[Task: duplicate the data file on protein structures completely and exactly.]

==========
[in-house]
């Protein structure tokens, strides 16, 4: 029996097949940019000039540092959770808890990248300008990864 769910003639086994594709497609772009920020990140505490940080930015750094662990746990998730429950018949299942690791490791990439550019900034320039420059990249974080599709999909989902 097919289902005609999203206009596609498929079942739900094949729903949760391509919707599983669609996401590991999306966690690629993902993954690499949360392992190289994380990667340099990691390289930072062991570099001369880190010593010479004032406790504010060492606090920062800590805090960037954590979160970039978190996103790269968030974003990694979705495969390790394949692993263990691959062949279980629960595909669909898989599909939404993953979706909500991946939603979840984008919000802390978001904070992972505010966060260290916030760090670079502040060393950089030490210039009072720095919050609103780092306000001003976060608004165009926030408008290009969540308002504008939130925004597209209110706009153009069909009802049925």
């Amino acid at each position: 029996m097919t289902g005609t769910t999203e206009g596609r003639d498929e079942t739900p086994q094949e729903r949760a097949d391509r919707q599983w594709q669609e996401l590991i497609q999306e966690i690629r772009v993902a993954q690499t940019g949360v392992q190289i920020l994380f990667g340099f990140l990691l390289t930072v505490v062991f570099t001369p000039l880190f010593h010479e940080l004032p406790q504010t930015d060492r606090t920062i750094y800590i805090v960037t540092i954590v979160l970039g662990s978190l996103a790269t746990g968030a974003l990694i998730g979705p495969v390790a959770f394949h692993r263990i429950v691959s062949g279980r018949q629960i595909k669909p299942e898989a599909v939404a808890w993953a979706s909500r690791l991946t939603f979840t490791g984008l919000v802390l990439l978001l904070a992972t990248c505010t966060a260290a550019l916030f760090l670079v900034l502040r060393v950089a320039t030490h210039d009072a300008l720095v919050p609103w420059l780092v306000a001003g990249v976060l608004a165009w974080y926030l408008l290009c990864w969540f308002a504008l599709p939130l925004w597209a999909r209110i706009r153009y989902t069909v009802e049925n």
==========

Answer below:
[in-house]
């Protein structure tokens, strides 16, 4: 029996097949940019000039540092959770808890990248300008990864 769910003639086994594709497609772009920020990140505490940080930015750094662990746990998730429950018949299942690791490791990439550019900034320039420059990249974080599709999909989902 097919289902005609999203206009596609498929079942739900094949729903949760391509919707599983669609996401590991999306966690690629993902993954690499949360392992190289994380990667340099990691390289930072062991570099001369880190010593010479004032406790504010060492606090920062800590805090960037954590979160970039978190996103790269968030974003990694979705495969390790394949692993263990691959062949279980629960595909669909898989599909939404993953979706909500991946939603979840984008919000802390978001904070992972505010966060260290916030760090670079502040060393950089030490210039009072720095919050609103780092306000001003976060608004165009926030408008290009969540308002504008939130925004597209209110706009153009069909009802049925």
């Amino acid at each position: 029996m097919t289902g005609t769910t999203e206009g596609r003639d498929e079942t739900p086994q094949e729903r949760a097949d391509r919707q599983w594709q669609e996401l590991i497609q999306e966690i690629r772009v993902a993954q690499t940019g949360v392992q190289i920020l994380f990667g340099f990140l990691l390289t930072v505490v062991f570099t001369p000039l880190f010593h010479e940080l004032p406790q504010t930015d060492r606090t920062i750094y800590i805090v960037t540092i954590v979160l970039g662990s978190l996103a790269t746990g968030a974003l990694i998730g979705p495969v390790a959770f394949h692993r263990i429950v691959s062949g279980r018949q629960i595909k669909p299942e898989a599909v939404a808890w993953a979706s909500r690791l991946t939603f979840t490791g984008l919000v802390l990439l978001l904070a992972t990248c505010t966060a260290a550019l916030f760090l670079v900034l502040r060393v950089a320039t030490h210039d009072a300008l720095v919050p609103w420059l780092v306000a001003g990249v976060l608004a165009w974080y926030l408008l290009c990864w969540f308002a504008l599709p939130l925004w597209a999909r209110i706009r153009y989902t069909v009802e049925n």